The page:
New research from two French hospitals confirms the contribution antimicrobial copper touch surfaces can make to infection prevention, with results announced at the 25th Congress of the French Society for Hospital Hygiene.
Rambouillet Hospital, near Paris, reported a reduction in the acquisition of multi-drug resistant bacteria in intensive care unit patients after the introduction of antimicrobial copper surfaces. Amiens University Hospital, in northern France, observed bacterial levels were significantly lower in its neonatal unit when fitted with antimicrobial copper.
Copper is inherently antimicrobial, and shares this benefit with many copper alloys including brass and bronze. Collectively termed 'antimicrobial copper', this family of metals is used to make touch surfaces that will not harbour pathogens that cause infections, actively killing them 24/7 and in-between regular cleans.
The two facilities were fitted with surfaces made from solid antimicrobial copper - including door handles, light switches, taps and hand rails - to assess copper's impact on infection control when used in conjunction with key measures such as regular hand washing and surface cleaning and disinfection.
According to the World Health Organisation, healthcare-associated infections killed 37,000 people in 2011 and contributed to a further 110,000 deaths in Europe. The direct healthcare cost - arising from additional treatment and days in hospital - amounts to 7 billion Euros a year.
Dr Patrick Pina, head of operational hygiene at Rambouillet and the study's leader, said: “We are facing a global epidemic of multi-drug resistant bacteria, which are responsible for increasingly hard-to-treat nosocomial infections. The promising results obtained at Rambouillet advocate the use of copper in combination with already-proven measures, such as alcohol hand sanitiser. We stand by copper as a valuable counter to the spread of resistant bacteria. We must continue in this direction and intensify our research.”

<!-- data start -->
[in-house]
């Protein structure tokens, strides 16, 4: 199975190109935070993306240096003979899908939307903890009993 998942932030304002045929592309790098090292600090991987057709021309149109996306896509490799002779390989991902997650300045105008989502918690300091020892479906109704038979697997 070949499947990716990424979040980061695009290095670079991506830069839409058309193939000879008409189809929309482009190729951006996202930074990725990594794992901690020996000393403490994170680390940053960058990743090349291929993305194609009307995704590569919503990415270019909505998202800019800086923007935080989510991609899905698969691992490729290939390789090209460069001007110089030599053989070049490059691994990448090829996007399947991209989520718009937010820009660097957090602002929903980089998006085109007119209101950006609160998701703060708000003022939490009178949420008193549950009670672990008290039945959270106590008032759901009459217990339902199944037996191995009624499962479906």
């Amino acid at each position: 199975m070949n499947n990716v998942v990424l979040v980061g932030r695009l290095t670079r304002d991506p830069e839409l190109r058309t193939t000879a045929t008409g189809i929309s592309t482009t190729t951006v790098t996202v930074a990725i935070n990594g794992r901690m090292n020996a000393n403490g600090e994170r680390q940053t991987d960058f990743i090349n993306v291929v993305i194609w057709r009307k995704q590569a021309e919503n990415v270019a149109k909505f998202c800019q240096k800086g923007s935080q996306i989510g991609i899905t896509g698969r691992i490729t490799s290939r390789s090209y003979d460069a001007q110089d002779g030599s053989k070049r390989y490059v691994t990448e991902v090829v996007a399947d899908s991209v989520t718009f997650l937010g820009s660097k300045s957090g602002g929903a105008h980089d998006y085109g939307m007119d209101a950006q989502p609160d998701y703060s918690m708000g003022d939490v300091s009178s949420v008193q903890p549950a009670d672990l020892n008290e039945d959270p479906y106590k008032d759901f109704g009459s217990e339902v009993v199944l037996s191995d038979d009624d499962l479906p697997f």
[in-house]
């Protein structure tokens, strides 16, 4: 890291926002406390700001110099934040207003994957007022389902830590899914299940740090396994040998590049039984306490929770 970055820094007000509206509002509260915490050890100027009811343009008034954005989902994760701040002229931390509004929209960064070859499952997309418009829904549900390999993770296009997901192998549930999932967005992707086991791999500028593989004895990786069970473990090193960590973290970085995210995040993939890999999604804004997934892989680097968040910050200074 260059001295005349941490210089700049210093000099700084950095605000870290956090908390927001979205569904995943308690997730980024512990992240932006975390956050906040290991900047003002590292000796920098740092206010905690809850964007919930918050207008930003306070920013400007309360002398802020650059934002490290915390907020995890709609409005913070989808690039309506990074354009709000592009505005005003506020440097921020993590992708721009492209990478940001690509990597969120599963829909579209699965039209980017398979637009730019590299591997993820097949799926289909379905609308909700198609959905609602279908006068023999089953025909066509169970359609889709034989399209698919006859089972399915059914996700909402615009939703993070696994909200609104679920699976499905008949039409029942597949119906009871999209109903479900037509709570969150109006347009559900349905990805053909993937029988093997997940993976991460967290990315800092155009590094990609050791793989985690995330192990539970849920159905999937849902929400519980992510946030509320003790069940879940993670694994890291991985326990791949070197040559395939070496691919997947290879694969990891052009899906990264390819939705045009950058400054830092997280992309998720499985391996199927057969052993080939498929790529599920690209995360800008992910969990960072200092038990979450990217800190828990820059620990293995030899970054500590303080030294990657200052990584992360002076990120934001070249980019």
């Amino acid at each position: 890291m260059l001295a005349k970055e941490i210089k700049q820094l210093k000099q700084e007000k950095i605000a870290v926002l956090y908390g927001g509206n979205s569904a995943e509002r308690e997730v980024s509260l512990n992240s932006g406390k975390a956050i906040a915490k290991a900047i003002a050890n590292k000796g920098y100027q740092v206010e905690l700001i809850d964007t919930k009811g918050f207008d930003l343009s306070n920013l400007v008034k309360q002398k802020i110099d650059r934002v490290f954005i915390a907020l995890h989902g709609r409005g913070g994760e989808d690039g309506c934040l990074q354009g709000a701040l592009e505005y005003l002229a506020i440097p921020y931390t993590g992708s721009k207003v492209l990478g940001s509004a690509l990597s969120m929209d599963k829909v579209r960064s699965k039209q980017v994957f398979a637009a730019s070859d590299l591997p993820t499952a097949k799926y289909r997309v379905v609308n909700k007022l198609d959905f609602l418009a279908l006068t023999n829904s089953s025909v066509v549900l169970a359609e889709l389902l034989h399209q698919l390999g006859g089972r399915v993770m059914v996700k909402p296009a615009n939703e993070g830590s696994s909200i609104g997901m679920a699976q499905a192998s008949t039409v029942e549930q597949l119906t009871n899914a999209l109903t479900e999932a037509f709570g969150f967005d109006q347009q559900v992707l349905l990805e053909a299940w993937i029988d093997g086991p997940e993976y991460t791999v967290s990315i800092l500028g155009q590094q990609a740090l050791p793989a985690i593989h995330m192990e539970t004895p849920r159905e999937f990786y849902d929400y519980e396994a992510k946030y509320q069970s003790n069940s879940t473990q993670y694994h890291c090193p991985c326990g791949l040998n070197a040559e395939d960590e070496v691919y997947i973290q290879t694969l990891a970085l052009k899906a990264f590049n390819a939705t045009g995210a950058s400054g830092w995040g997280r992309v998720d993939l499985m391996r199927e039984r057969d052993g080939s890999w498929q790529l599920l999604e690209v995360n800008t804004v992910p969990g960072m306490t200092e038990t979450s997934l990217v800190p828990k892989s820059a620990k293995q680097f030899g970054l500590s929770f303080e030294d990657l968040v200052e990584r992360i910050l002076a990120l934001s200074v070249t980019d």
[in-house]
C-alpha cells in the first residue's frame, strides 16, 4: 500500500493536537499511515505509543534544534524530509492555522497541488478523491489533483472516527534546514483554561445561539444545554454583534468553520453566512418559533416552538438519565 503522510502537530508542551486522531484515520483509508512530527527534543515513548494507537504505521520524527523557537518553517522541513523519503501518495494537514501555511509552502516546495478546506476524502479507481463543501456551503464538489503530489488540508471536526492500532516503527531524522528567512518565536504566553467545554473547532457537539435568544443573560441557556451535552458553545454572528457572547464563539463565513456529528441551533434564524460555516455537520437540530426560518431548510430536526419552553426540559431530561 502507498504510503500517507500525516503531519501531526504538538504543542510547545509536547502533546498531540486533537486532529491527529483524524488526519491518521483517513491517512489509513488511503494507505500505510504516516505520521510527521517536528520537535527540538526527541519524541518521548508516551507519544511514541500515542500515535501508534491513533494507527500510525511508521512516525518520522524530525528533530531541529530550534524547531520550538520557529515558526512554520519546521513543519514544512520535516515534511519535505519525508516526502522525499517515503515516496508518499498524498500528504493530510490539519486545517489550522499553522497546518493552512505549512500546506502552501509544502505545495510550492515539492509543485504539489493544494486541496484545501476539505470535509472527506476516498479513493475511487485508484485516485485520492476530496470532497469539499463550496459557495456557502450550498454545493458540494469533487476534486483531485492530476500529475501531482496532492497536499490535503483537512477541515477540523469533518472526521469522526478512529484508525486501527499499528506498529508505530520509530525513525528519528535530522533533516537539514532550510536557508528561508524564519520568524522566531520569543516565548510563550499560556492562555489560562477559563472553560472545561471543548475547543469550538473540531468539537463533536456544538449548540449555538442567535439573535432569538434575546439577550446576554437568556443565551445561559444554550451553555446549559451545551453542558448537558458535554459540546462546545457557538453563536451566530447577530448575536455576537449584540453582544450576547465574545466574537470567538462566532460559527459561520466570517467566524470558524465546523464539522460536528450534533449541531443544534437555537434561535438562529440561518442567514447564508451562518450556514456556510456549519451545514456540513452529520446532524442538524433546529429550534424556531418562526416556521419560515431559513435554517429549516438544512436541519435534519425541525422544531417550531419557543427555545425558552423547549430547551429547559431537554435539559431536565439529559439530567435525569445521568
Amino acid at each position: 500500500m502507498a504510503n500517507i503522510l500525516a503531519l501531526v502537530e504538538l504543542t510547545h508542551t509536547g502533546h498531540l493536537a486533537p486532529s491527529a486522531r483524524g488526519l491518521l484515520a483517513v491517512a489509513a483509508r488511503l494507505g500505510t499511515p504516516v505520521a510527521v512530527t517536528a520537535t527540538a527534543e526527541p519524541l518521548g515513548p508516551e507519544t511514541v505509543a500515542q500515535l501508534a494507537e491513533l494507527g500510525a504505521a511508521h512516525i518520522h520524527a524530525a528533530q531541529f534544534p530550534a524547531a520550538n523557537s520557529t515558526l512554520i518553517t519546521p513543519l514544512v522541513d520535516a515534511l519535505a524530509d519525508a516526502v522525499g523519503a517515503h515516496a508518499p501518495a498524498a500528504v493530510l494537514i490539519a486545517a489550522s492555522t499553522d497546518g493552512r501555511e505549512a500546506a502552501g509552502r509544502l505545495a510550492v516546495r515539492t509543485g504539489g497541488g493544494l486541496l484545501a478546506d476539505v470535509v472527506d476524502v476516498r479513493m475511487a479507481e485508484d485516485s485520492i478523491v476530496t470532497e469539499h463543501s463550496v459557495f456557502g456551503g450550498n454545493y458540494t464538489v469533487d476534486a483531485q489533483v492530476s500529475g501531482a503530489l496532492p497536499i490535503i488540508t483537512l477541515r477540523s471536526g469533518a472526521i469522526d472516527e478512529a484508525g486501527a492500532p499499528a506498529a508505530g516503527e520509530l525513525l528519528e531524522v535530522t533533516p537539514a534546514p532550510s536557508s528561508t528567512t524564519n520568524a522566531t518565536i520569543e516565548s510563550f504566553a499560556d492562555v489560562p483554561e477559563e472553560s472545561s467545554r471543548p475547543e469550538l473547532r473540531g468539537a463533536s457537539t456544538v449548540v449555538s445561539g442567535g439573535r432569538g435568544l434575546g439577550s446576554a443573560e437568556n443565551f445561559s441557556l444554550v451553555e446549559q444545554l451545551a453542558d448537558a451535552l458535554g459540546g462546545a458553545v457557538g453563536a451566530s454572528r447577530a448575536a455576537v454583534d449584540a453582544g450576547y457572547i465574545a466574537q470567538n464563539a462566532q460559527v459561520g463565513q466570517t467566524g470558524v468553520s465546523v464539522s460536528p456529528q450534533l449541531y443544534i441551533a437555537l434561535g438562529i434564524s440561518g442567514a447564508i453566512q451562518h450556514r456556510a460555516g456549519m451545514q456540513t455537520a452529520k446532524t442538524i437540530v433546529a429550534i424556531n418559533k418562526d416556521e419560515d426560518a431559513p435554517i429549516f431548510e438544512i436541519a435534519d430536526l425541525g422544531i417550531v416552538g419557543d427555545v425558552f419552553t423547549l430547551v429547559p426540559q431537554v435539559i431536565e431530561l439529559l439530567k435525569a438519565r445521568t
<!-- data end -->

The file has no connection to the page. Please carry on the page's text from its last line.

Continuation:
Starting in 2011, the trial at Rambouillet was the first in France to confirm findings from the UK, US and other countries: antimicrobial copper surfaces harbour >80% less bacteria than non-copper equivalents. Furthermore, according to the newly-released results, fewer ICU patients acquired drug-resistant infections after the installation of antimicrobial copper surfaces (compared to 2010 figures, prior to the installation).
In parallel, studies conducted at Amiens found antimicrobial copper door handles installed in areas where the spread of infection was a particular concern - consultation rooms, toilets, paediatrics, intensive care and resuscitation rooms - were significantly less contaminated than stainless steel equivalents.
These results were announced alongside the launch of a new trial, to be conducted in five nursing homes across Champagne-Ardenne in north-eastern France. In the largest study of its kind, a total of 1000 door handles and 1000 metres of hand rail will be replaced with solid antimicrobial copper items. Lasting up to three years and involving 600 residents (with 300 copper and 300 control rooms) the study will measure copper's ability to reduce infection rates in nursing home residents. It will be guided by a scientific committee composed of physicians and infection specialists, with funding from across the region as well as the European Union.
Dr Vincent Stoeckel, the scientific committee's main driver, said: “According to the World Health Organisation, we are heading towards a post-antibiotic era, where common infections could become increasingly dangerous to at-risk populations, such as the sick or elderly. Copper is a proven solution, and if this experiment gives positive results, it could pave the way for a significant advance in the fight against bacteria in health facilities.”